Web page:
The California rock band is touring to promote its news album, "Terror Twilight."
Pavement, critical darlings of lo-fi indie rock, isn't worried about the deliberately slow-paced ascent of its career.
Eschewing mainstream success and the trappings of fame, the Stockton, Calif., quintet has followed its own path, attaining legendary status and a rabid following of fans, musicians and critics.
"We've evolved pretty slowly," drummer Steve West said in a recent phone interview from Houston. "I guess that's why we still have energy. It's exciting to us. We're not like huge musicians with big egos. We're much better off just doing our thing. We're real comfortable with what we're doing and with the people we work with."
Formed 10 years ago, Pavement signed to independent label Matador Records in the early '90s, releasing several EPs and singles. 1992's full-length "Slanted and Enchanted" gained the band critical praise but didn't sell many copies. 1994's "Crooked Rain, Crooked Rain" fared better and even contained a minor hit single, "Cut Your Hair." 1995's "Wowee Zowee" fell prey to critical and commercial backlash, but the group was offered a lucrative opening spot on the fifth Lollapallooza. They were greeted with arm's-folded indifference by meager audiences.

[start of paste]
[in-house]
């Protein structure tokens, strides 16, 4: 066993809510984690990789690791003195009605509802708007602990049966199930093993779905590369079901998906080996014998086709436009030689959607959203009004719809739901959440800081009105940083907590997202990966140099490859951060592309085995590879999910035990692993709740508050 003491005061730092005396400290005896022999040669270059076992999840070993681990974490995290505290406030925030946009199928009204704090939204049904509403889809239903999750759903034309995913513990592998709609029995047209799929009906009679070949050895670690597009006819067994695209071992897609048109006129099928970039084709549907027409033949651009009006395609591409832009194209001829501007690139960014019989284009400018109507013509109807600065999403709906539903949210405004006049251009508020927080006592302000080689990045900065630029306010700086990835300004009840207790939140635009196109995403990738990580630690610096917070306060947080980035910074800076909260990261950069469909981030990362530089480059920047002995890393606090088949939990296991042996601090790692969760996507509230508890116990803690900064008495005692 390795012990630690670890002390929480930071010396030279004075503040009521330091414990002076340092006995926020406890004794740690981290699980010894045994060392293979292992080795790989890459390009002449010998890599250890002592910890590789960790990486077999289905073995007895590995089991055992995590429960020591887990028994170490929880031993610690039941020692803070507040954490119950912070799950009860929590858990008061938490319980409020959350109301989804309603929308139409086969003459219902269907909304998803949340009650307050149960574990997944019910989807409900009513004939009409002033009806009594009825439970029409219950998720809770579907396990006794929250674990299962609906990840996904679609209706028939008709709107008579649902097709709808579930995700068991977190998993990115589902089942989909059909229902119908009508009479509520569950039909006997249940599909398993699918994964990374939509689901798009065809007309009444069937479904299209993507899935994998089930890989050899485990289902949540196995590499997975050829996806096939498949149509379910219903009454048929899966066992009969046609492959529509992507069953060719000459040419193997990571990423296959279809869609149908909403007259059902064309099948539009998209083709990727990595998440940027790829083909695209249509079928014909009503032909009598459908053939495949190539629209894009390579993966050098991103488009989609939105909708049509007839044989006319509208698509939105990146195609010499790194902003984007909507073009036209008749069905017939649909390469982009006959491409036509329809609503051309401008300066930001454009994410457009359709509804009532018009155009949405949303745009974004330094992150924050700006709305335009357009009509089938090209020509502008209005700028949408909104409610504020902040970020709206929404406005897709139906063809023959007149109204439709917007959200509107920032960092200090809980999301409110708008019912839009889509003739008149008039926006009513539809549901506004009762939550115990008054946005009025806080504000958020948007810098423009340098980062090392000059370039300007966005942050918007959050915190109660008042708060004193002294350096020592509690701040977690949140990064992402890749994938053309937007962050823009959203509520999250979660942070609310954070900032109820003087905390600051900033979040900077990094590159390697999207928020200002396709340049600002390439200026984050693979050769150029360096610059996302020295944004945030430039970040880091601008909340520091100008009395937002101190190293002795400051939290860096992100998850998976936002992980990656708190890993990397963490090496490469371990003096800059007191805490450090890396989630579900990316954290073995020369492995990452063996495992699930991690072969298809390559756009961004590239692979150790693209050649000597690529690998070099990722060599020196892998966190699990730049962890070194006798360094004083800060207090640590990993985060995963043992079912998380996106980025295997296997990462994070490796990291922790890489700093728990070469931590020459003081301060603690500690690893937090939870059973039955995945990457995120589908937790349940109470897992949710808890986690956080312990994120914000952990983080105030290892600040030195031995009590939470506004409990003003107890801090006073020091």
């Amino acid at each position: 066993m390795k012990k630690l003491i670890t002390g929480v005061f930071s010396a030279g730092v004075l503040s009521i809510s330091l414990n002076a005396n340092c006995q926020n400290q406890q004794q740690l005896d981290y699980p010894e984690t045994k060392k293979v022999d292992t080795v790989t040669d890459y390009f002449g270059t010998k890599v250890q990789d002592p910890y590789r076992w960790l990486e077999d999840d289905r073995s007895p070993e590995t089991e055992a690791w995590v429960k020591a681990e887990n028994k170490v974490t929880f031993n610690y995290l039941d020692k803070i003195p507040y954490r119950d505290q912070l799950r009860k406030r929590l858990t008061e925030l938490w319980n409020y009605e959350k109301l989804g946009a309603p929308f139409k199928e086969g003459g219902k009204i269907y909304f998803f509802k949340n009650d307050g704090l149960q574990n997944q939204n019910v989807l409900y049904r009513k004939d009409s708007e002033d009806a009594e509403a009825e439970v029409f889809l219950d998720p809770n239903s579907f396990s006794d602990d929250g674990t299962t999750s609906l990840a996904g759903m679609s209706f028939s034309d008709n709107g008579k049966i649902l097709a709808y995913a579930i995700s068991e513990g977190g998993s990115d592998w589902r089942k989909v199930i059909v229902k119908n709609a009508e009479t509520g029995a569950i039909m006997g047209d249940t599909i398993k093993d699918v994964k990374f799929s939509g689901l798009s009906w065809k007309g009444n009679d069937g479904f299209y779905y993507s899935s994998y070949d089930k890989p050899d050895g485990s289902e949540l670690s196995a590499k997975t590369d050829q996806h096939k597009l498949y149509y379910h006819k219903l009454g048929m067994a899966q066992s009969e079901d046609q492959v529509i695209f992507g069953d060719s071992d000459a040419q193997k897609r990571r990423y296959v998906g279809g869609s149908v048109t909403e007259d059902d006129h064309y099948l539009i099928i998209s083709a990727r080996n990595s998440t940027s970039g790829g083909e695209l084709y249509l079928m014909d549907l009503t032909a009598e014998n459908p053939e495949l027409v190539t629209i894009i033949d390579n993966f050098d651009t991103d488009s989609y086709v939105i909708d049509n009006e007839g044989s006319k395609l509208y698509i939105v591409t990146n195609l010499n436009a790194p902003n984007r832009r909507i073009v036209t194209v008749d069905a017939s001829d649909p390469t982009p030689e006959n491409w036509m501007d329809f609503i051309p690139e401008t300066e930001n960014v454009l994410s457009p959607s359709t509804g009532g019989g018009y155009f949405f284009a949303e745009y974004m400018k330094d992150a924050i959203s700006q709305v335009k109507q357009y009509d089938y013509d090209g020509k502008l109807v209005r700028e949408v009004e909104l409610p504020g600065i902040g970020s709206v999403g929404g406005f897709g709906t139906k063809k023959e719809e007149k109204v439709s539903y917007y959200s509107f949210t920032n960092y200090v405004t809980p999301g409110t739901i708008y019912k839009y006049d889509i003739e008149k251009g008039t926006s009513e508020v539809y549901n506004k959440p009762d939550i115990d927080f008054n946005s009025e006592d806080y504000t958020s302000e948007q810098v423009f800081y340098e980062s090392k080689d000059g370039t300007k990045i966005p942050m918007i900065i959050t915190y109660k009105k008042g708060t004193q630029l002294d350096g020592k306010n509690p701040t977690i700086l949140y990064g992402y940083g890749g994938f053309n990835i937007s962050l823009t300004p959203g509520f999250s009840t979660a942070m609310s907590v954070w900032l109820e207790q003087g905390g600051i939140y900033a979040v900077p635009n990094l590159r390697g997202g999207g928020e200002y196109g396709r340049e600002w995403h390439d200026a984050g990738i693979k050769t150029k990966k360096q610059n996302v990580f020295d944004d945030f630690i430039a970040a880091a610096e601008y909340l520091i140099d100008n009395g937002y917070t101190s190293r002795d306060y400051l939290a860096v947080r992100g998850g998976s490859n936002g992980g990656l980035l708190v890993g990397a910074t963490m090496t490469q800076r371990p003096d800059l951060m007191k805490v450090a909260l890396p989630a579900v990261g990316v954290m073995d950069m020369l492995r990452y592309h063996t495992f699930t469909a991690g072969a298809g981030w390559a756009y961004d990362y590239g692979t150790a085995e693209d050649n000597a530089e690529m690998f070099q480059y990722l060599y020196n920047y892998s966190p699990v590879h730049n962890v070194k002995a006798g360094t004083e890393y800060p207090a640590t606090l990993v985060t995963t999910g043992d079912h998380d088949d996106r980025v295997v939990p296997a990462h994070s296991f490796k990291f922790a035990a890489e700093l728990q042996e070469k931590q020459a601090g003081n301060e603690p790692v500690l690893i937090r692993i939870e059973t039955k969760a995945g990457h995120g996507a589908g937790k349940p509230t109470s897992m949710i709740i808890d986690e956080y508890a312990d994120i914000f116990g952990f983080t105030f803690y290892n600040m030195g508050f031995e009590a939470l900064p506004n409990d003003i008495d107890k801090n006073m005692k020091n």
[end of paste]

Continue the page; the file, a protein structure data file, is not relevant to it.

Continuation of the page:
"I think it was kind of tough for the rest of the guys in the band," West said. "The first few shows, to play and not have any response from the crowd, very little response. Empty bleachers and things like that. I've been in bands in Virginia, before Pavement, where I go play in a club and there would be one or two people there. That's what it reminded me of. So it wasn't as big a shock to me as I think it was for some of them.
"After we kind of got in the groove and realized that's what Lollapallooza is all about. It's about the two headliners. Then, we had fun. We played with a lot of great bands and we were very lucky to do it. We just tour in two mini-vans and at Lollapalooza they carried our equipment. We played 30 shows and were played handsomely for it. We played with Jesus Lizard, Beck, Sonic Youth, Cypress Hill, and Hole was there too so it was very colorful and fun."
1997's "Brighten the Corners" marked a comeback of sorts for the band, who began to have a small but devoted group of fans around the world.
Released in June, "Terror Twilight" was a modern masterpiece of sophisticated production and sparkling pop magic, marking a giant leap forward for the band. Perfecting the band's amalgamation of idiosyncratic melodies and singer-heartthrob Stephan Malkmus' fractured post-ironic lyrics, the album was Pavement's most mature, fully realized work to date.
Typical of the group's sensiblility, the first single -- a delicate, swirling love song -- was titled "Spit On a Stranger." The CD was released to the best reviews of the band's career and tons of college radio airplay.
West talked about the preliminary work that went into the album, difficult for a band whose members all live in different cities.